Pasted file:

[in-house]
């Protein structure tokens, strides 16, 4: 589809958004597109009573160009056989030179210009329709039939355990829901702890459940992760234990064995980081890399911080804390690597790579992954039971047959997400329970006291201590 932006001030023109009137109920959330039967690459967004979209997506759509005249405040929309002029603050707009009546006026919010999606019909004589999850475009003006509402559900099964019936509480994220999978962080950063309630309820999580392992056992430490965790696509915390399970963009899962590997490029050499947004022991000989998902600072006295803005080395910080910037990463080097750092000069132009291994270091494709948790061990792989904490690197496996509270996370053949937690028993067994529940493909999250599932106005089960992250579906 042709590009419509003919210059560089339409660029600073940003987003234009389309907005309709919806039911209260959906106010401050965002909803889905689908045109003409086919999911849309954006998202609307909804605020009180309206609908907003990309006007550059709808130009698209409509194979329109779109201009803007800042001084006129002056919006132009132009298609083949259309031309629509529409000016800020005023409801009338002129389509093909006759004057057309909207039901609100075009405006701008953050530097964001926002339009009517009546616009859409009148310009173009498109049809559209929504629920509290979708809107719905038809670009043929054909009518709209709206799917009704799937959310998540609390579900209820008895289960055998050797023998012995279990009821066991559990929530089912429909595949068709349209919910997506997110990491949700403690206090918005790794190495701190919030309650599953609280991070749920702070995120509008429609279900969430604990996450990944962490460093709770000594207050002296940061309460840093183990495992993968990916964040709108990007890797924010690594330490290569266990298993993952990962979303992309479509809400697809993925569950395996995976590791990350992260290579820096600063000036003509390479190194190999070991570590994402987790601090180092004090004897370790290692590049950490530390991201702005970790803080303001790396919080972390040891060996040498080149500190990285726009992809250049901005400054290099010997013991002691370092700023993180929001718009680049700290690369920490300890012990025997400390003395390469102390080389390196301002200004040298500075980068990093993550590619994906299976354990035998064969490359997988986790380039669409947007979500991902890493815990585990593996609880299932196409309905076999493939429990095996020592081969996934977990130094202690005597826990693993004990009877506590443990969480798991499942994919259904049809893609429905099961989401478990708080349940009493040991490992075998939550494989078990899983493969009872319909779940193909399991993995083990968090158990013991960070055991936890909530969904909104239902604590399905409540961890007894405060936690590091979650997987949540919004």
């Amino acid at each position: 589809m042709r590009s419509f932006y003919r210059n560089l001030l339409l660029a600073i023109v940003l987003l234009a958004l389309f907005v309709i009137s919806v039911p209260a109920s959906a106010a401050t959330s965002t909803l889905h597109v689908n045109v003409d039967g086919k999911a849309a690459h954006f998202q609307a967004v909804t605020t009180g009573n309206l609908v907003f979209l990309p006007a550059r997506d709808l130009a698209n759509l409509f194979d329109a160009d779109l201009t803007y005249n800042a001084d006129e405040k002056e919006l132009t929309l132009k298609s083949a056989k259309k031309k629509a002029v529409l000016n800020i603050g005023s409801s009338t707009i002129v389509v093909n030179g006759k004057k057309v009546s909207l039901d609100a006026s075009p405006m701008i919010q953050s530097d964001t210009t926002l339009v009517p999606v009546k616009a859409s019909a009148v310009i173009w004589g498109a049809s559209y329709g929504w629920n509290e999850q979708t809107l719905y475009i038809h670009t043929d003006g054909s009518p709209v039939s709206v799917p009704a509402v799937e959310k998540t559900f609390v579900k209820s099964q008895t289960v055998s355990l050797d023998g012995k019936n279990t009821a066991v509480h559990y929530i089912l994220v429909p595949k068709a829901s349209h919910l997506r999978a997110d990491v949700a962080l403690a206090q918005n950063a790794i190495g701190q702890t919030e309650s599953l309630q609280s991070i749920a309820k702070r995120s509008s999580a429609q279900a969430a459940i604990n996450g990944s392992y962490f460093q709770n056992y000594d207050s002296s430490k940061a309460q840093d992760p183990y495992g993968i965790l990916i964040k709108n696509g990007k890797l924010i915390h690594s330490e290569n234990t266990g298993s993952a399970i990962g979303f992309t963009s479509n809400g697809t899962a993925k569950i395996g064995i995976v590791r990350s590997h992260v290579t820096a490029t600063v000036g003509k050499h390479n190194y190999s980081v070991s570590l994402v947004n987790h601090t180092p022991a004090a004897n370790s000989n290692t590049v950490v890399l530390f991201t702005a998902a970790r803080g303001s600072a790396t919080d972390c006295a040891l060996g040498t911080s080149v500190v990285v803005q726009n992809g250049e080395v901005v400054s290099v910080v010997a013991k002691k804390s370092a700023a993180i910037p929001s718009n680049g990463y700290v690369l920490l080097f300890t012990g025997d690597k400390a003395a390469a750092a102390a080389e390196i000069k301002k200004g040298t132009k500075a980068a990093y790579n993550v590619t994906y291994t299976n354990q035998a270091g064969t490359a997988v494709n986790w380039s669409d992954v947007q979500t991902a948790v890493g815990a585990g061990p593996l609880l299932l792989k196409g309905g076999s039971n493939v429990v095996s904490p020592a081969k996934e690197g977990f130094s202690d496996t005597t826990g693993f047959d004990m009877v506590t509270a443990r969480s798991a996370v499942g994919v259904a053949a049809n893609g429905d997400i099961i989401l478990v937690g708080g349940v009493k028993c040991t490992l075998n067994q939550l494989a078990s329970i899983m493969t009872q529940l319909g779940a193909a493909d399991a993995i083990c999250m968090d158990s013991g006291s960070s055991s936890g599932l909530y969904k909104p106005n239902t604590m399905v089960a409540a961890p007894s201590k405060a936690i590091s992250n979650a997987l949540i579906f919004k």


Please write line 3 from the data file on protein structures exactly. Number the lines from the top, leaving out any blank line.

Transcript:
């Amino acid at each position: 589809m042709r590009s419509f932006y003919r210059n560089l001030l339409l660029a600073i023109v940003l987003l234009a958004l389309f907005v309709i009137s919806v039911p209260a109920s959906a106010a401050t959330s965002t909803l889905h597109v689908n045109v003409d039967g086919k999911a849309a690459h954006f998202q609307a967004v909804t605020t009180g009573n309206l609908v907003f979209l990309p006007a550059r997506d709808l130009a698209n759509l409509f194979d329109a160009d779109l201009t803007y005249n800042a001084d006129e405040k002056e919006l132009t929309l132009k298609s083949a056989k259309k031309k629509a002029v529409l000016n800020i603050g005023s409801s009338t707009i002129v389509v093909n030179g006759k004057k057309v009546s909207l039901d609100a006026s075009p405006m701008i919010q953050s530097d964001t210009t926002l339009v009517p999606v009546k616009a859409s019909a009148v310009i173009w004589g498109a049809s559209y329709g929504w629920n509290e999850q979708t809107l719905y475009i038809h670009t043929d003006g054909s009518p709209v039939s709206v799917p009704a509402v799937e959310k998540t559900f609390v579900k209820s099964q008895t289960v055998s355990l050797d023998g012995k019936n279990t009821a066991v509480h559990y929530i089912l994220v429909p595949k068709a829901s349209h919910l997506r999978a997110d990491v949700a962080l403690a206090q918005n950063a790794i190495g701190q702890t919030e309650s599953l309630q609280s991070i749920a309820k702070r995120s509008s999580a429609q279900a969430a459940i604990n996450g990944s392992y962490f460093q709770n056992y000594d207050s002296s430490k940061a309460q840093d992760p183990y495992g993968i965790l990916i964040k709108n696509g990007k890797l924010i915390h690594s330490e290569n234990t266990g298993s993952a399970i990962g979303f992309t963009s479509n809400g697809t899962a993925k569950i395996g064995i995976v590791r990350s590997h992260v290579t820096a490029t600063v000036g003509k050499h390479n190194y190999s980081v070991s570590l994402v947004n987790h601090t180092p022991a004090a004897n370790s000989n290692t590049v950490v890399l530390f991201t702005a998902a970790r803080g303001s600072a790396t919080d972390c006295a040891l060996g040498t911080s080149v500190v990285v803005q726009n992809g250049e080395v901005v400054s290099v910080v010997a013991k002691k804390s370092a700023a993180i910037p929001s718009n680049g990463y700290v690369l920490l080097f300890t012990g025997d690597k400390a003395a390469a750092a102390a080389e390196i000069k301002k200004g040298t132009k500075a980068a990093y790579n993550v590619t994906y291994t299976n354990q035998a270091g064969t490359a997988v494709n986790w380039s669409d992954v947007q979500t991902a948790v890493g815990a585990g061990p593996l609880l299932l792989k196409g309905g076999s039971n493939v429990v095996s904490p020592a081969k996934e690197g977990f130094s202690d496996t005597t826990g693993f047959d004990m009877v506590t509270a443990r969480s798991a996370v499942g994919v259904a053949a049809n893609g429905d997400i099961i989401l478990v937690g708080g349940v009493k028993c040991t490992l075998n067994q939550l494989a078990s329970i899983m493969t009872q529940l319909g779940a193909a493909d399991a993995i083990c999250m968090d158990s013991g006291s960070s055991s936890g599932l909530y969904k909104p106005n239902t604590m399905v089960a409540a961890p007894s201590k405060a936690i590091s992250n979650a997987l949540i579906f919004k």